Johnny Cupcakes

A little while ago, our friend Johnny Cupcakes got dicked over by a vampiric corporation. These leeches liked his T-shirt design, so they stole it. Did Johnny weep? No. Did Johnny don a Che T-shirt and lob a Molotov through the window of the offending corporation? Cool idea, but no. Instead, Johnny opened up a store right down the street and kicked some ass, Adam Smith-style. That his boutique has become wildly successful is testament both to the ineffectuality of modern-day anti-capitalist urban guerilla warfare, and to the total awesomeness of his T-shirt designs. Well played, Johnny. [279 Newbury St., Back Bay, Boston. 617.375.0100.]

 Runners-up: Bodega, Boston; Mint Julep, Harvard Sq., Cambridge; Reiss, Boston.

 New CDs Newbury Comics

Alright, so admittedly this one was a little stacked, mainly because of the four stores you people nominated, two are going out of business. But while the competition wasn’t exactly fierce on this one, the award is still well-earned. Newbury Comics has been a boon to local music lovers for decades, keeping a big stock stretching across all genres and keeping a special focus on local indie releases and underground favorites. In the last few years, it has also established itself as THE place to get all kinds of insane-o pop culture swag, band posters and DVDs. There’s not much to say that hasn’t been said before. [Various locations in Boston, Cambridge]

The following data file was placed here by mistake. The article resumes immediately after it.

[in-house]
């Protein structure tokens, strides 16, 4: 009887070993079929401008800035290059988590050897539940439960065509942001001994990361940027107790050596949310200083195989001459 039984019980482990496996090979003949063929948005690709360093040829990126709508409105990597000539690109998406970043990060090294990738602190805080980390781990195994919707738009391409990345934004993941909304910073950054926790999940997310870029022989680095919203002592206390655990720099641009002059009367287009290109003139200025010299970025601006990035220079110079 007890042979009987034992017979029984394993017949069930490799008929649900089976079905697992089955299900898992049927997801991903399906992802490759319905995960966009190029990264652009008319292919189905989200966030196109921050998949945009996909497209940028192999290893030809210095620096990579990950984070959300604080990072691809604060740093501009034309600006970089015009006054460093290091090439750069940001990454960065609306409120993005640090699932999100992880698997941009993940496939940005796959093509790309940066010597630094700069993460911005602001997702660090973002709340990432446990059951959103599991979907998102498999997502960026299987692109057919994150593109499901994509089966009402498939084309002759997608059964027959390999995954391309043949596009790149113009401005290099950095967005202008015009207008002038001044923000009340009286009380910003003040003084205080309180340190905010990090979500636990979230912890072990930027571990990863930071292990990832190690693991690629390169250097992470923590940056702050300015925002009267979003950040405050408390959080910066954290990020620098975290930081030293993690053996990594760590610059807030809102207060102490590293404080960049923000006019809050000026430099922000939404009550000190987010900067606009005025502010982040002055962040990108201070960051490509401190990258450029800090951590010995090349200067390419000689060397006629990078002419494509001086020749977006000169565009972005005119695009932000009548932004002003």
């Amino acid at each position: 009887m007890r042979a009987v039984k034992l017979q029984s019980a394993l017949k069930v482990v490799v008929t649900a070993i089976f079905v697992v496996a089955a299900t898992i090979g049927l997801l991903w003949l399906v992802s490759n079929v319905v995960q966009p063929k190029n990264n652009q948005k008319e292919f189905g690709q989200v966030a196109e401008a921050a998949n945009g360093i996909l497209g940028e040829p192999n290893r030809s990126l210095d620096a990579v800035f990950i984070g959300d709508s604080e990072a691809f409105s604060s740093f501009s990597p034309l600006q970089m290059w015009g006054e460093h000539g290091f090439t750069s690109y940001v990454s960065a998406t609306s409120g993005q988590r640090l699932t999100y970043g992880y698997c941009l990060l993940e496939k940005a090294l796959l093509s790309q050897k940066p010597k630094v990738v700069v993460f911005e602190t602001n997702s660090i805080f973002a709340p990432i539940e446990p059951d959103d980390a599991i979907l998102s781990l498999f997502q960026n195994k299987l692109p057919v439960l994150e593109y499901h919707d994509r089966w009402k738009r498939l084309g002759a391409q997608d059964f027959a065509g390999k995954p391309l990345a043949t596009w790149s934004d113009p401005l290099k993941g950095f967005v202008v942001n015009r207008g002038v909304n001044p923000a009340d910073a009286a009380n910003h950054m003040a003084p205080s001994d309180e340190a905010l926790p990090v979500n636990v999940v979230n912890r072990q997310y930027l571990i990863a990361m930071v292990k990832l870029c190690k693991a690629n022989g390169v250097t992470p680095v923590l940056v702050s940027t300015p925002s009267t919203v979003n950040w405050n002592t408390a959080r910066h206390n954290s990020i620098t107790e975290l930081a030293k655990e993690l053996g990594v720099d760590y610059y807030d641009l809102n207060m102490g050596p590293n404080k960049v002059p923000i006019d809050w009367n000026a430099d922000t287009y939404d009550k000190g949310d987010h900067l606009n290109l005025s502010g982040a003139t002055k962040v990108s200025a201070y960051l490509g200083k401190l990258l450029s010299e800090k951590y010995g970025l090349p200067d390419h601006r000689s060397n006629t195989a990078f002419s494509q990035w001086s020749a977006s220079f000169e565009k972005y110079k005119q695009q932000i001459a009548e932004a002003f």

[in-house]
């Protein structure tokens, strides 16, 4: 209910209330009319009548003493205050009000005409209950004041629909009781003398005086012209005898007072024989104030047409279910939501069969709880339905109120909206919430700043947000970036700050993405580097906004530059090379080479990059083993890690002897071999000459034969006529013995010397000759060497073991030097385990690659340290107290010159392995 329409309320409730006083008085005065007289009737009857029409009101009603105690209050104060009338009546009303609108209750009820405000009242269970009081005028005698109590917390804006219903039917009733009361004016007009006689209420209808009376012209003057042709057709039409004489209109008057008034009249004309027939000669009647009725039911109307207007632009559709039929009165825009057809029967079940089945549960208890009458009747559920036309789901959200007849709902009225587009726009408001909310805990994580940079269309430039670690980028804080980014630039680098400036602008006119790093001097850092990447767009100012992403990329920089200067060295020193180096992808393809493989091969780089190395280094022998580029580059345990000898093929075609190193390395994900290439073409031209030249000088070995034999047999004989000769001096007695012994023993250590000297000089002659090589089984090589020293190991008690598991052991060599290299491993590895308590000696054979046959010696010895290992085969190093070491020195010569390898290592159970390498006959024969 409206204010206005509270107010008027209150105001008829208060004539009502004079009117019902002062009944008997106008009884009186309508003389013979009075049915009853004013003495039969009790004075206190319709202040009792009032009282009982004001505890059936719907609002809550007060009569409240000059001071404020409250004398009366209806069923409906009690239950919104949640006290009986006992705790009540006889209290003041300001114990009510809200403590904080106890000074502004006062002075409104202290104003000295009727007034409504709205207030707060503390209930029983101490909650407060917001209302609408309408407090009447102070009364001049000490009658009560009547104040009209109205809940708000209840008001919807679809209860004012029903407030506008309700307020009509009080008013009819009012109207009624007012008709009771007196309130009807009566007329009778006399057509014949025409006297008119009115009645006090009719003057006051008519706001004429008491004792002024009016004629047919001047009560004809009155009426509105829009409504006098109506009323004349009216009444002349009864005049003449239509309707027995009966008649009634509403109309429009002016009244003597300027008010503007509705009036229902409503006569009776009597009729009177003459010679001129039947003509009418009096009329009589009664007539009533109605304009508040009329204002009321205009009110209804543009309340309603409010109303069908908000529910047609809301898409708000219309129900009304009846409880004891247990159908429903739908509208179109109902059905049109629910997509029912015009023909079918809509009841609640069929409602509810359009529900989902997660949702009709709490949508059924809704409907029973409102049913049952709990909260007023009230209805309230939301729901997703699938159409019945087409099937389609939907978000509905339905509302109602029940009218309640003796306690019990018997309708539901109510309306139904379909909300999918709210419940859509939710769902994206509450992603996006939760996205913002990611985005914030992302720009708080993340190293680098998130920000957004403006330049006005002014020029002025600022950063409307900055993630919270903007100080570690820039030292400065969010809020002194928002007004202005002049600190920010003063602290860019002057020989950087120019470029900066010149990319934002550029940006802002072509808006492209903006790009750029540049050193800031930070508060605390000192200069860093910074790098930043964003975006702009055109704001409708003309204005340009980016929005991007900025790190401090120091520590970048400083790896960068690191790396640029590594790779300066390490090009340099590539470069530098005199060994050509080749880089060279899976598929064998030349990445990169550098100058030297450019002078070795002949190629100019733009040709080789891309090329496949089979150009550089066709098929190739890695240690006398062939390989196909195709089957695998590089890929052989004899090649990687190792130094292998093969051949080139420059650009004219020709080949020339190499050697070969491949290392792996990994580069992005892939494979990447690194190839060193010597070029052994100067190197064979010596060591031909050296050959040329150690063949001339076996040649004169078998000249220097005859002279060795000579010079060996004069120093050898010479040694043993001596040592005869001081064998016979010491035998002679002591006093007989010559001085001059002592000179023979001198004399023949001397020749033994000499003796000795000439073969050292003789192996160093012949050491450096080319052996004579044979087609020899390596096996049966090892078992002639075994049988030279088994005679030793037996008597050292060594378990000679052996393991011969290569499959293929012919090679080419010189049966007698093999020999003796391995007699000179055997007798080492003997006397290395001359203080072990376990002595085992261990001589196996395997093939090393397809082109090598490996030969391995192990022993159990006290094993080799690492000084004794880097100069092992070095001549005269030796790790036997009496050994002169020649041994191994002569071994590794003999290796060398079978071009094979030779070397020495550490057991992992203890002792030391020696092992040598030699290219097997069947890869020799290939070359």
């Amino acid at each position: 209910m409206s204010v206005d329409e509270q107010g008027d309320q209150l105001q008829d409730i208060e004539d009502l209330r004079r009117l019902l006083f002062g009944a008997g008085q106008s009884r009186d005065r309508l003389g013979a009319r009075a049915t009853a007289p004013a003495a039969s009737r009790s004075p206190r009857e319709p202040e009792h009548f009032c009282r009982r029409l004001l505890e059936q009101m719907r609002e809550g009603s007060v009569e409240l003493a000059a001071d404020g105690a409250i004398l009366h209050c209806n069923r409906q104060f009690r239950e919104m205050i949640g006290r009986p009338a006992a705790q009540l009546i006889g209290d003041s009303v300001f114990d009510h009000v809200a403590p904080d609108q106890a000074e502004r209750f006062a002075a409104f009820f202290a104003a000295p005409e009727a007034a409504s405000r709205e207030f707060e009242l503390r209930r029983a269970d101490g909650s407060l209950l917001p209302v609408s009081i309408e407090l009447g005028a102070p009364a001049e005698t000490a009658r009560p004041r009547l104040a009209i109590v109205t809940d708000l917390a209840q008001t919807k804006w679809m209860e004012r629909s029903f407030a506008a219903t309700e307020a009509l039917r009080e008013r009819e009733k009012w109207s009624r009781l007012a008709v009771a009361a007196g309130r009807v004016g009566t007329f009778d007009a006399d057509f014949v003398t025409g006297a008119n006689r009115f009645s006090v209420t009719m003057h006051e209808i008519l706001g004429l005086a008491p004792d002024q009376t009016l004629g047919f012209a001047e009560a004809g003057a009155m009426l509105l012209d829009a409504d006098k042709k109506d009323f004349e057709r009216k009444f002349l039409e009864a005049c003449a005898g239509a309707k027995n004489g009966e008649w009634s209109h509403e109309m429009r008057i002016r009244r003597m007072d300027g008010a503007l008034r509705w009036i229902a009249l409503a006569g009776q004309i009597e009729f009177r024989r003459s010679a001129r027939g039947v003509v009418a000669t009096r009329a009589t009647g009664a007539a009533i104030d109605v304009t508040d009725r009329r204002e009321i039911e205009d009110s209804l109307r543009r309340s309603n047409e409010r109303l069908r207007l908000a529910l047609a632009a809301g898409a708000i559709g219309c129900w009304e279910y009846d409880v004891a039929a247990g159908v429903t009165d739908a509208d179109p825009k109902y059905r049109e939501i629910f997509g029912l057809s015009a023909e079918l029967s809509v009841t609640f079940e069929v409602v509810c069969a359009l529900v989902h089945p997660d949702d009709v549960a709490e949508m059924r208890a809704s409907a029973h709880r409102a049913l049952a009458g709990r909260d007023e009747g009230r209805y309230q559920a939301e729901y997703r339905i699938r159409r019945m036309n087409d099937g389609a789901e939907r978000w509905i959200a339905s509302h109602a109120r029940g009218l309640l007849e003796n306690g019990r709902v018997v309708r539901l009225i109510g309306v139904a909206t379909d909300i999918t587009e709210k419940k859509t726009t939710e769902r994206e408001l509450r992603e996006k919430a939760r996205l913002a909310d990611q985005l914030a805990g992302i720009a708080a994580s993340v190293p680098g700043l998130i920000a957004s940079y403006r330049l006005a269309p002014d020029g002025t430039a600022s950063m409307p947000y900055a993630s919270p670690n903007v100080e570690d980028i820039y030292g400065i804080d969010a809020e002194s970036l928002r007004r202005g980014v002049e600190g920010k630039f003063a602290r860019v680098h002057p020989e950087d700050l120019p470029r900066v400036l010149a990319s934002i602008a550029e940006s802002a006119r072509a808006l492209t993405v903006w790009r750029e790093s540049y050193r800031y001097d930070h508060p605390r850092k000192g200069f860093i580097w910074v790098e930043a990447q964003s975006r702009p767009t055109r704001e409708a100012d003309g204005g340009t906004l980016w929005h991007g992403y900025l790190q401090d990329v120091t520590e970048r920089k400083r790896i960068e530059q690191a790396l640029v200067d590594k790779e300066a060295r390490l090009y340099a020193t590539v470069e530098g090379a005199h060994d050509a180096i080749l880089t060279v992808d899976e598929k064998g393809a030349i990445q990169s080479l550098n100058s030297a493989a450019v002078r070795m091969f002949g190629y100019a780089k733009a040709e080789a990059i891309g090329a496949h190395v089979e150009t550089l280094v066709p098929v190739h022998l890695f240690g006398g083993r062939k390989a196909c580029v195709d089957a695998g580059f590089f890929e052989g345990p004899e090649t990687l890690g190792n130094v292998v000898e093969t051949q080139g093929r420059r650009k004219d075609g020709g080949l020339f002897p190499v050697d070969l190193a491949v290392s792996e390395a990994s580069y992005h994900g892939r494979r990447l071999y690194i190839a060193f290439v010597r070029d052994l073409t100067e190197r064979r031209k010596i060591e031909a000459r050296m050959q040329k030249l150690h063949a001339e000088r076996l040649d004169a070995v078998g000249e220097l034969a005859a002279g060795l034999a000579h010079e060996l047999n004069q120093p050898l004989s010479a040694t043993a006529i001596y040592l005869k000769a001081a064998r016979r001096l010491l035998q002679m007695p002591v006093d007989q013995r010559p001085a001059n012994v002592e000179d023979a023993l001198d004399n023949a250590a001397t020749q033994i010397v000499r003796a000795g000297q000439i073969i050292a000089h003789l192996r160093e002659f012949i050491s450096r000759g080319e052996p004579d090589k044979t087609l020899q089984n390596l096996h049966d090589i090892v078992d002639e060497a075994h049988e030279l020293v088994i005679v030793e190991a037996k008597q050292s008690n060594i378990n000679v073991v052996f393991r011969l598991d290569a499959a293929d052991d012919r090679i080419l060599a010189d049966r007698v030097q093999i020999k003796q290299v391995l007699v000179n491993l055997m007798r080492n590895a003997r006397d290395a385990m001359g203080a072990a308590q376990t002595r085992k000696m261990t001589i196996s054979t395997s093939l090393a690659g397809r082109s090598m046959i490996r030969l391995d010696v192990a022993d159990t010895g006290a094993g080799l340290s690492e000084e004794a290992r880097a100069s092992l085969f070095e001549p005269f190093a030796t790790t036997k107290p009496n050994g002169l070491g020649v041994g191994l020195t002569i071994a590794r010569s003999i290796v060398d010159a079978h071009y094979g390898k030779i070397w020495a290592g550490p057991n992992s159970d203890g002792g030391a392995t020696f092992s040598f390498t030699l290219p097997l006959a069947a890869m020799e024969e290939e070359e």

Runners-up: Virgin Megastore, Boston (RIP); Tower Records, Harvard Sq., Cambridge (RIP); Twisted Village, Harvard Sq., Cambridge

 Used CDs Newbury Comics

Well. This is kind of awkward. Um, OK, re-read the above, and then add to it a mention of Newbury’s extensive selection of wicked cheap used CDs. There. [Various locations in Boston, Cambridge]

 Runners-up: CD Spins, Boston, Somerville, Cambridge, JP; Twisted Village, Harvard Sq., Cambridge; Looney Tunes, Boston

New books Harvard Book Store

While rapacious readers the world over lament how independent bookstores have been getting methodically greased by the combined forces of Amazon and illiteracy, Harvard Book Store continues to thrive. Why? Well, for one, it’s in the middle of Harvard Square. But more importantly, the shop offers a broad selection of new (and used) titles, and stacks of super cheap remainders—where the shattered best-seller dreams of hundreds of authors are efficiently converted into big savings for you, and $30 hardbacks are available for like $6.99. [1256 Mass. Ave., Harvard Sq., Cambridge. 800.542.READ.]

 Runners-up: Brookline Booksmith, Brookline and Wellesley; Trident Booksellers & Café, Boston; Newtonville Books, Newton

Used books

Brattle Book Shop

When the frenzy of Downtown Crossing gets overwhelming, we find unmatched solace in the aisles (and bargain lot) of the esteemed Brattle Book Shop. Established in 1825, and changing hands only once since, the place doesn’t have a rep—it has a legacy. Everything from recent titles hocked by desperate Emerson kids, to antiquarian marvels lustily sought by socially awkward bibliophiles can be found here. Quiet, civilized and ideal for extended solitary sessions of thoughtful reflection, the Brattle is completely out of place down there—but you’ll feel perfectly at home. [9 West St., Downtown Crossing, Boston. 617.542.0210.]

 Runners-up: McIntyre & Moore, Davis Sq., Somerville; Lorem Ipsum, Cambridge; Rodney’s Bookstore, Central Sq., Cambridge